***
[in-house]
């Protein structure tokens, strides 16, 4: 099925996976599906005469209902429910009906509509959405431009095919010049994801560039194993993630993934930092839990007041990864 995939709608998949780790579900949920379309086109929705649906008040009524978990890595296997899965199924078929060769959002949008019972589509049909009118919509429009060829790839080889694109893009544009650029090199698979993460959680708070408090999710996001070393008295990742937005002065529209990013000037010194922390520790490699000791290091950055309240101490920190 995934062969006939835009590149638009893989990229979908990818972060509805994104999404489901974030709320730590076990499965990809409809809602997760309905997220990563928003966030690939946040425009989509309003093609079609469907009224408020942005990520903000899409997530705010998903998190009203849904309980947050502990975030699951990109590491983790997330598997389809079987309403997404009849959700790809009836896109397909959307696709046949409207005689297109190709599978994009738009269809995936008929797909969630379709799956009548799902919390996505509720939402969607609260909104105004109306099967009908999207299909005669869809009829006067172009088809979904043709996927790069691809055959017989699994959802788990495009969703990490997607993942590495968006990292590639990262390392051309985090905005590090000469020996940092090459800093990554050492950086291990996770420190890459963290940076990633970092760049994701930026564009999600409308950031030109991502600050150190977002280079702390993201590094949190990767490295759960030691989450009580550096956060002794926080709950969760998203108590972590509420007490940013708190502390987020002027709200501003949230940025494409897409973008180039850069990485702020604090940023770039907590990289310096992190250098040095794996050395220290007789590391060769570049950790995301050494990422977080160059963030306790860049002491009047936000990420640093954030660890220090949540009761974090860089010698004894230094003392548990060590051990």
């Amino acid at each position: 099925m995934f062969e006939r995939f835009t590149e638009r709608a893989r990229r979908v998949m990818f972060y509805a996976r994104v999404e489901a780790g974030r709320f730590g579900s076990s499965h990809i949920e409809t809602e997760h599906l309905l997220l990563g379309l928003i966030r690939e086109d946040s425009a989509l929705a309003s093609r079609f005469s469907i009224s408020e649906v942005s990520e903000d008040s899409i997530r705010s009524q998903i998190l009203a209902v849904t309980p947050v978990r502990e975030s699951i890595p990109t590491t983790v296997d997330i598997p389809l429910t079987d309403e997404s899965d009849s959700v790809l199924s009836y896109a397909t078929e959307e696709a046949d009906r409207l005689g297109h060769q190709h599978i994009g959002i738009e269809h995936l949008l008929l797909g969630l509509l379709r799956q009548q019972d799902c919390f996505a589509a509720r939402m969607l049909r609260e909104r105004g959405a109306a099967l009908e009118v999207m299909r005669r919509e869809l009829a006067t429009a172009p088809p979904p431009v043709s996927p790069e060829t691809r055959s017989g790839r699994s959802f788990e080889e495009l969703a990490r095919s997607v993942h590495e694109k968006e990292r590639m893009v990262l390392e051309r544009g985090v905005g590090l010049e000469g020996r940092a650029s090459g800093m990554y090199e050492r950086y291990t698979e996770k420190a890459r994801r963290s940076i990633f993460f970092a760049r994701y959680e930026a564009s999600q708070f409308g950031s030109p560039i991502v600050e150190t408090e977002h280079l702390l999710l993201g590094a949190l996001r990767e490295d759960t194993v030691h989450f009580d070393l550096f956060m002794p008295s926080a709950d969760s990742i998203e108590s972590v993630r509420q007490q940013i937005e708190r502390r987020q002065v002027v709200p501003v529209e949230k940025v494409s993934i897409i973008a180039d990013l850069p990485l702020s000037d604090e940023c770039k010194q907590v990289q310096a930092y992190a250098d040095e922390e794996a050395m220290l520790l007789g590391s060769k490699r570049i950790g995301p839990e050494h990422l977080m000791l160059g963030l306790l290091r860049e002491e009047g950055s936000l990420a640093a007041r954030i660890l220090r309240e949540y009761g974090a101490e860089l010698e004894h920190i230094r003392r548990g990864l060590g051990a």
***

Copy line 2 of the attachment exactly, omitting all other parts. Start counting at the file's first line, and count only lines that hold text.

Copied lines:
């Protein structure tokens, strides 16, 4: 099925996976599906005469209902429910009906509509959405431009095919010049994801560039194993993630993934930092839990007041990864 995939709608998949780790579900949920379309086109929705649906008040009524978990890595296997899965199924078929060769959002949008019972589509049909009118919509429009060829790839080889694109893009544009650029090199698979993460959680708070408090999710996001070393008295990742937005002065529209990013000037010194922390520790490699000791290091950055309240101490920190 995934062969006939835009590149638009893989990229979908990818972060509805994104999404489901974030709320730590076990499965990809409809809602997760309905997220990563928003966030690939946040425009989509309003093609079609469907009224408020942005990520903000899409997530705010998903998190009203849904309980947050502990975030699951990109590491983790997330598997389809079987309403997404009849959700790809009836896109397909959307696709046949409207005689297109190709599978994009738009269809995936008929797909969630379709799956009548799902919390996505509720939402969607609260909104105004109306099967009908999207299909005669869809009829006067172009088809979904043709996927790069691809055959017989699994959802788990495009969703990490997607993942590495968006990292590639990262390392051309985090905005590090000469020996940092090459800093990554050492950086291990996770420190890459963290940076990633970092760049994701930026564009999600409308950031030109991502600050150190977002280079702390993201590094949190990767490295759960030691989450009580550096956060002794926080709950969760998203108590972590509420007490940013708190502390987020002027709200501003949230940025494409897409973008180039850069990485702020604090940023770039907590990289310096992190250098040095794996050395220290007789590391060769570049950790995301050494990422977080160059963030306790860049002491009047936000990420640093954030660890220090949540009761974090860089010698004894230094003392548990060590051990």